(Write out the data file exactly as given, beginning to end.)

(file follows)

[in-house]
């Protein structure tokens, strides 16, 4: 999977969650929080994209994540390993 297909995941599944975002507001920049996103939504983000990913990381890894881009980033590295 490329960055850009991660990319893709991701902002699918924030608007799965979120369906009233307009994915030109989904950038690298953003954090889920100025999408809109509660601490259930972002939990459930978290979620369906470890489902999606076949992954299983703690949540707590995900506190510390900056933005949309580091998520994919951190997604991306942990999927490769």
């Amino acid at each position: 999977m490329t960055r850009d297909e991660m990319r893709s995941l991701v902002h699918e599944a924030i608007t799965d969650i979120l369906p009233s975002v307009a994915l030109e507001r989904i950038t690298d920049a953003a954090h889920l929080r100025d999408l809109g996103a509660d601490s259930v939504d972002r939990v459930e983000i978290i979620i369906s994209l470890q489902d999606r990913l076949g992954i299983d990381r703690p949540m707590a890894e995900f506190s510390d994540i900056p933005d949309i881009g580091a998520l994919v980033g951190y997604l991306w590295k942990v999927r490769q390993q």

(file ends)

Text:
[in-house]
């Protein structure tokens, strides 16, 4: 999977969650929080994209994540390993 297909995941599944975002507001920049996103939504983000990913990381890894881009980033590295 490329960055850009991660990319893709991701902002699918924030608007799965979120369906009233307009994915030109989904950038690298953003954090889920100025999408809109509660601490259930972002939990459930978290979620369906470890489902999606076949992954299983703690949540707590995900506190510390900056933005949309580091998520994919951190997604991306942990999927490769």
């Amino acid at each position: 999977m490329t960055r850009d297909e991660m990319r893709s995941l991701v902002h699918e599944a924030i608007t799965d969650i979120l369906p009233s975002v307009a994915l030109e507001r989904i950038t690298d920049a953003a954090h889920l929080r100025d999408l809109g996103a509660d601490s259930v939504d972002r939990v459930e983000i978290i979620i369906s994209l470890q489902d999606r990913l076949g992954i299983d990381r703690p949540m707590a890894e995900f506190s510390d994540i900056p933005d949309i881009g580091a998520l994919v980033g951190y997604l991306w590295k942990v999927r490769q390993q």